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Calvin Coolidge Teacher Resources
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In this President Calvin Coolidge worksheet, students read a 4 page description of the life and presidency of President Calvin Coolidge. This reading discusses his upbringing, career, family and death. Students then answer 8 multiple choice questions about the information they just read. The answers are on the last page.
Eleventh graders interpret historical evidence presented in primary and secondary resources. In this 1920's America instructional activity, 11th graders compare and contrast the policies of Presidents Warren Harding, Calvin Coolidge, and Herbert Hoover. Students create charts that feature their findings.
A full and thoughtful activity includes links, handouts, guided viewing worksheets, and great extension activities. Upper graders will examine extreme politics, propaganda, hyper-partisanship, and the 1928 presidential election. They engage in class discussion and create a presentation based on what they learned from viewing the related videos.
In this Father's Day worksheet, students complete activities such as reading a passage, phrase matching, fill in the blanks, correct words, multiple choice, spelling, sequencing, scrambled sentences, writing questions, survey, and writing. Students complete 12 activities on Father's Day.
What if society sought equality by handicapping the gifted and dispelling any traces of diversity? Kurt Vonnegut Jr. offers one possible answer to this question through his incredibly engaging and thought-provoking satirical story, "Harrison Bergeron". In addition to offering writing prompts and discussion questions that are sure to spark interest and debate amongst your readers, you will also have the opportunity to preview video excerpts where editors of the anthology engage in high-level discourse and work to elicit meaning from the classic American text.
If you really want to cover the flavor of the Roaring Twenties, use this presentation. The 1920s are categorized into politics, culture, music, policy, and social issues that divided the nation. Each main header contains several subsequent slides full of great information and hyperlinks. If I were a movie critic, I'd give this one two thumbs up!
Youngsters create a museum display. Using historically accurate designs, they are asked to design and build a museum display for a local museum (pretend letter). Then research, and build a display to submit for viewing at the 'museum'. This project can be adapted to many different scenarios.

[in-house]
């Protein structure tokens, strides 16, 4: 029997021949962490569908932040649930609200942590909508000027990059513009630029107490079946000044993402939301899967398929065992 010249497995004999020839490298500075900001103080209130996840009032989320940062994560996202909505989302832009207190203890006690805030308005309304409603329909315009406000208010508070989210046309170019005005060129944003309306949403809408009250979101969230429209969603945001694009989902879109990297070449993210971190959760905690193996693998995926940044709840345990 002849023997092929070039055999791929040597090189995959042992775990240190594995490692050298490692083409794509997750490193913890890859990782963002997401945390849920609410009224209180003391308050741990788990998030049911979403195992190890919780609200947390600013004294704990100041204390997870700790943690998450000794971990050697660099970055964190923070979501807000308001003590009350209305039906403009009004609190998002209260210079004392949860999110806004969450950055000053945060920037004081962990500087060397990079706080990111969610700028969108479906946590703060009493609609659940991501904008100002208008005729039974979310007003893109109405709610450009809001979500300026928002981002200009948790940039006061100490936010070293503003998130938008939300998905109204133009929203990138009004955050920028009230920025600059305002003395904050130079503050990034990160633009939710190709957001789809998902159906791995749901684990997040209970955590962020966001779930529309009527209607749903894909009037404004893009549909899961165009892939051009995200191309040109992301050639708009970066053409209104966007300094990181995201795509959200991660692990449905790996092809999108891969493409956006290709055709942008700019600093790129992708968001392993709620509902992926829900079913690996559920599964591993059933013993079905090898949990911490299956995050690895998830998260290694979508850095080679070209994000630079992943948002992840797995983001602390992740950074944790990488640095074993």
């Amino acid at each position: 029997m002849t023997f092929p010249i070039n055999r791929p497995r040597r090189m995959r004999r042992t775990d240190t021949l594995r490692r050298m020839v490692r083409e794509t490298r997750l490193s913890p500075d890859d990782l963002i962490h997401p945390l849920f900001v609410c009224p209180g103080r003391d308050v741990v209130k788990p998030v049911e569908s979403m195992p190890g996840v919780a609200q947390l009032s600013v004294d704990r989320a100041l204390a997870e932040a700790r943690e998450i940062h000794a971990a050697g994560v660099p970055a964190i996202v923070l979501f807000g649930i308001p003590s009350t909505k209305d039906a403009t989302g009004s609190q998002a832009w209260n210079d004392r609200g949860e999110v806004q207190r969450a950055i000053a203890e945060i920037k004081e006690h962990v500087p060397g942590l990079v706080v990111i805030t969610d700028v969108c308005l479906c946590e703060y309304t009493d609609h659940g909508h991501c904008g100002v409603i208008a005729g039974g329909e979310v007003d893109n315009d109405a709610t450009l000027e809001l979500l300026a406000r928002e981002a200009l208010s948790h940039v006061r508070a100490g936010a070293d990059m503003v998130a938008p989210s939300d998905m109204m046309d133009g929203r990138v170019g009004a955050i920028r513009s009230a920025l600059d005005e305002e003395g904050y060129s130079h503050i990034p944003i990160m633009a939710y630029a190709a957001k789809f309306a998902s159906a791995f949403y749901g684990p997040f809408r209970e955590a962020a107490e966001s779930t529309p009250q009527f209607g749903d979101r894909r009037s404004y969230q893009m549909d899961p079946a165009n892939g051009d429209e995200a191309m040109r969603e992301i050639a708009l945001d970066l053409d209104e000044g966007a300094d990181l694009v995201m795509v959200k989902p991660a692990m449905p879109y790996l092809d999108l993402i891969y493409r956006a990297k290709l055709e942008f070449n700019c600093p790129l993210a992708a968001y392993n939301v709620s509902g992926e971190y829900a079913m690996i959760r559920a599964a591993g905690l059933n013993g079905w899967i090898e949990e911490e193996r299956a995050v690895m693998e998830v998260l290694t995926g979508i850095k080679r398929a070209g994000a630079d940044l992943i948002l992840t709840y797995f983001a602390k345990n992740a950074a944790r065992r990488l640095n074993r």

Here is an oddly formated presentation that does have some great information and neat ideas. It includes images and text describing the causes and effects of the Great Depression, FDR, Herbert Hoover, and Eleanor Roosevelt. It also includes a helpful timeline and three related project ideas.
Students consider the plight of African Americans in post-Reconstruction America. In this African American history lesson, students discover the visions of African American leaders Booker T. Washington, W. E. B. Du Bois, and Marcus Garvey. Students research the views of contemporary African American leaders and examine the history of race relations in the United States.
Learners discuss their pets and read about pets that have lived in the White House. In this current events lesson, the teacher introduces the article with a vocabulary activity and pet survey, then the students read the news article and participate in a class discussion. Lesson includes interdisciplinary follow-up activities.
Remember learning to spell “encyclopedia” by singing along with Jiminy Cricket? How about using a singing exercise to learn the names of the presidents? “The Presidents Song,” includes the names, in order, from Washington to Coolidge. Have class groups compose lyrics to include all the presidents, up to the current head of state. The richly detailed plan includes links to the song and to great background materials.
Seventh graders become familiar with historical trends by studying the period from 1880-1948. In this After Reconstruction lesson, 7th graders participate in a research project and emcee a panel discuss similar to Meet the Press. Students locate events in African American history highlighting problems of African Americans.
Students contrast historical State of the Union Address to more contemporary ones. For this Government lesson, students compare and contrast historical Presidential speeches to the ones they hear today. Students will predict the topics that may be addressed in an upcoming event and evaluate the effectiveness and accuracy of a particular State of the Union Address.
Eleventh graders research and examine the significant individuals of the 1920s and their impact on American society. They identify characteristics of people who make a difference, and in pairs conduct research on two people with differing points of view from the 1920s. Each pair presents a dialogue performed as the two people researched.